In the last couple of years, many companies have been built on the idea of using “big data” and predictive analytics to make better decisions.  None of this is new to me.  However, my perspective on data has evolved.  I have come to the realization that businesses have to evolve beyond pure data.  Here’s what we need to know:

  1. Good judgment still matters.
  2. “Big data” will not identify all trends.
  3. Creativity will survive and thrive.

Good judgment still matters.

I am a Twitter user.  I like the platform but I don’t love it.  It’s noisy and it has some maturing to do.  Too many relationships—and I use that word loosely—on  thare shallow.  People follow to be followed.  My “Who to follow” list is littered with the most popular people to follow rather than the most relevant people to follow.  And, here’s the thing, Twitter has a TON of data.  Someone has actually written the algorithm that fuels my “Who to follow” list.  It’s just all wrong.

It is as if the process that is used to process the big data did not take into account any goals for the organization.  Quite frankly, I’m not convinced that anyone with big followings on Twitter has done any more than game the system.  Follow a few people.  Get them to follow you back.  Unfollow a few people.  Then repeat.  (Maybe pay for a few ghost followers too.)  Twitter is in the middle of a management shuffle.  I suspect they are in search of leadership that empowers, motivates and rewards others to use good judgment.  It matters…even when you have big data.

“Big data” will not identify all trends.

Media companies are in a frenzy today over cord-cutting.  Subscribers have been falling quarter over quarter for years for many cable and satellite providers.  For too many years, the providers’ answer was to raise prices; after all, they needed to replace the lost revenue.  Of course, that just led to more subscribers bailing.  While the media companies had millions of subscribers and terabyte after terabyte of data, they have been slow to get in on the megatrend of consumers watching video content online.  These same companies have been touting their data scientists’ ability to predict blockbusters. Unfortunately, developing more content for online consumption did not showed up in the tea leaves early enough.

Similarly, trends like advances in the sharing economy (think Uber and Airbnb) hit the transportation and hospitality industries a bit late.  And, why did Apple rather than a banking institution, with their troves of financial transactional data, innovate on the mobile payment systems first?  Perhaps data isn’t really king.

Creativity will survive and thrive.

I have a deep appreciation for data and analysis but it is quite clear that we have to evolve beyond our data.  Don’t get me wrong, I love math and science and we have made amazing advances in incorporating both to make better, stronger businesses.  But, ultimately, we will stick as much of those advances into a system or process that can generate automated outcomes.  What will survive and thrive is creativity.  I’m not just talking innovation.  Innovation builds upon some that exists.  I would say it’s even an outcome of predictive analysis.  But those who are creative, those who have an original idea that can be implemented to add value will be those who thrive.

Big data needs big thinking.  Take your data gathering, analysis and interpretation to the next level with creativity and good judgment.  You might just find yourself ahead of the trend.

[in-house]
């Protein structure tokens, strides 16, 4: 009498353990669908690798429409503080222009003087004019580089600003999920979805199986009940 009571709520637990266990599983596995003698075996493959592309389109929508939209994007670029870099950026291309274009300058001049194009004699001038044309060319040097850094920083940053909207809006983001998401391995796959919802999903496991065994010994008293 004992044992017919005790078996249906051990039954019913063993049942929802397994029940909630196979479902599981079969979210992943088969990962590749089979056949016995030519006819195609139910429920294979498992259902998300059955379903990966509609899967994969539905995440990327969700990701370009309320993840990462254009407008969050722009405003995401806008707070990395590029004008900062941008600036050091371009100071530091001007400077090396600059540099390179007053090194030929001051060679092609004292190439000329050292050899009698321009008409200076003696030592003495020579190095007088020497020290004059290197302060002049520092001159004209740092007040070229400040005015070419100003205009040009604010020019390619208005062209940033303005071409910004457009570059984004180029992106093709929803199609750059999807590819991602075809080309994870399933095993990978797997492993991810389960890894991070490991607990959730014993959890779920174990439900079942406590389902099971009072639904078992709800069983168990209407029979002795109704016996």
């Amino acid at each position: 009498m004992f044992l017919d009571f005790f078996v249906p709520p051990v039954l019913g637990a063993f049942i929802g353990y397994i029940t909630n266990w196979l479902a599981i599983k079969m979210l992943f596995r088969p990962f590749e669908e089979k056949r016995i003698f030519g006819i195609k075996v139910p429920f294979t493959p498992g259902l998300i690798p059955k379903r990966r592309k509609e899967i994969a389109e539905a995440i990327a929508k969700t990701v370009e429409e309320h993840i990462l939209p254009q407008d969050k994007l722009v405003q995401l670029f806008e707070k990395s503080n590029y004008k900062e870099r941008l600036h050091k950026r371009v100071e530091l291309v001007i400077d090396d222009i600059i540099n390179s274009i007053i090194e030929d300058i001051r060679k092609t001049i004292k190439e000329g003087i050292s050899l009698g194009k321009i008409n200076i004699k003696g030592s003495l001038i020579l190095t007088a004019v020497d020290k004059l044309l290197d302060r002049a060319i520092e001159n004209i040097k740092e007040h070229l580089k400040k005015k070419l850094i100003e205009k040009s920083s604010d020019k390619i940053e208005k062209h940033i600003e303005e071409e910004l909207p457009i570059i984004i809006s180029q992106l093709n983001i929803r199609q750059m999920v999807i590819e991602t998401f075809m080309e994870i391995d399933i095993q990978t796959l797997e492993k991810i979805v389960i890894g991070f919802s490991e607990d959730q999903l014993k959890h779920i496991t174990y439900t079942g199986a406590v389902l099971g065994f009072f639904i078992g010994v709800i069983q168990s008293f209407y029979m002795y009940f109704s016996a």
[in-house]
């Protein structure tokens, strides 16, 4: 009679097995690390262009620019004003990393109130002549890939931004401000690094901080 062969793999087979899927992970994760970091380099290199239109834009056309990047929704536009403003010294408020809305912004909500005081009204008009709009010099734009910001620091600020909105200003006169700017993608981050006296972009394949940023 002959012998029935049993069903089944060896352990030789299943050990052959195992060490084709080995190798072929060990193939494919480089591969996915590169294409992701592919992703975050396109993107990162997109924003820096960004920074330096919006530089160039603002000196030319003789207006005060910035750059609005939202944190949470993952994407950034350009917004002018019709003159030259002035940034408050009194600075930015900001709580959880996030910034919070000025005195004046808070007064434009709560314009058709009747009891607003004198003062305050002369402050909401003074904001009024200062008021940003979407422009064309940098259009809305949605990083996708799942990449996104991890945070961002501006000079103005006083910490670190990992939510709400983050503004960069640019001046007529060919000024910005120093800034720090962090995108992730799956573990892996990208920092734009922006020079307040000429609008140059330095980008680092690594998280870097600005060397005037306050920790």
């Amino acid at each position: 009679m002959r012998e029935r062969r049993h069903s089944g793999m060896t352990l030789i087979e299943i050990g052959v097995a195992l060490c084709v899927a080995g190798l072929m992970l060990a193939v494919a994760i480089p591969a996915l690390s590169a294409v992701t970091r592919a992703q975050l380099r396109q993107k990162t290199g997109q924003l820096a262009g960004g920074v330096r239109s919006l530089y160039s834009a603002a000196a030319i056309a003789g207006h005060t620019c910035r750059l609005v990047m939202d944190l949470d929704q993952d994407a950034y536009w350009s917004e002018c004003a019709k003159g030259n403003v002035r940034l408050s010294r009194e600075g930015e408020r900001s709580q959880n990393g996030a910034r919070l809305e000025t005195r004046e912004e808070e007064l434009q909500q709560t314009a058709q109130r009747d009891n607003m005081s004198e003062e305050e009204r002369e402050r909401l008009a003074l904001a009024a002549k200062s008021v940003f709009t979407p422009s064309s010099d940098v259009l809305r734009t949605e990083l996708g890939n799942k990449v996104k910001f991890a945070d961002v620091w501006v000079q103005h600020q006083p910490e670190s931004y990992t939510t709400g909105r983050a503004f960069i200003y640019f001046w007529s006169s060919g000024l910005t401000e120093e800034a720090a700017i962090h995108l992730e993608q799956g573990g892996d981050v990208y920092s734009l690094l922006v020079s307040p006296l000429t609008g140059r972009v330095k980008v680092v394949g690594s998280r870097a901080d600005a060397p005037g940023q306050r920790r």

Email Marketing as a Key Digital Marketing Tool

Stand out with digital marketing

Email marketing continues to be a strong marketing tool for a variety of organizations.  Whether you’re a nonprofit looking to raise funds, a government agency promoting new programs or a business looking to sell more products, email marketing can be an effective digital marketing tool.

Email is a low cost promotional vehicle.

Email is a low cost digital marketing option for many organizations. There are a number of email marketing software companies that offer competitive pricing for an automated email marketing platform.  Small businesses can opt for a no frills, high value package at no cost.  Organizations with more than 500,000 email subscribers can purchase an online email marketing service for less than a penny per subscriber. These automated systems keep a history of email marketing campaigns and help users stay compliant with the CAN-SPAM regulations.

Email marketing can be used as market research.

Organizations can use email marketing to introduce new products to customers.  Open rates and click-throughs inform the sender about customer interest.  When a customer or prospect opens an email, he implicitly expresses interest in the topic or product included in the subject line.  A clickable call-to-action (CTA) in the email gives the email opener an opportunity to further engage.  Whether the CTA is “buy now” or “reorder” or “subscribe”, clicks tells the sender which customers are interested in engaging further with the company and how.

Senders can use emailing marketing to test pricing by simply A/B testing different price points and sending the test emails to separate (but similar) email segments.  Senders can gather information about effective messaging by testing subject lines.  The dynamic nature of email marketing allows users to gain insights about customer preferences through observation of their behavior.

Personalized emails encourage future customer engagement.

The best email marketing campaigns are personalized.  If an organization is holding an event at a specific location, it may be prudent to send an email campaign only to recipients near that location.  If an organization has a program or product for a specific audience, personalized emails with relevant messaging can be sent to just that audience.  No matter if the email list is consumers or businesses, a well-built email list, with pertinent and relevant data, can be an incredibly effective marketing tool.  Sending targeted emails to specific segments increases open rates and click through rates and increases the likelihood that future emails to the same recipients will be opened.

Despite the flood of emails that can accost consumers’ inboxes, a robust, opt-in email list represents a powerful marketing opportunity.  Email marketing is a cost efficient form of digital marketing that can used to grow sales or gain insight.  It is an efficient promotional vehicle that should be a part of most organizations marketing strategy.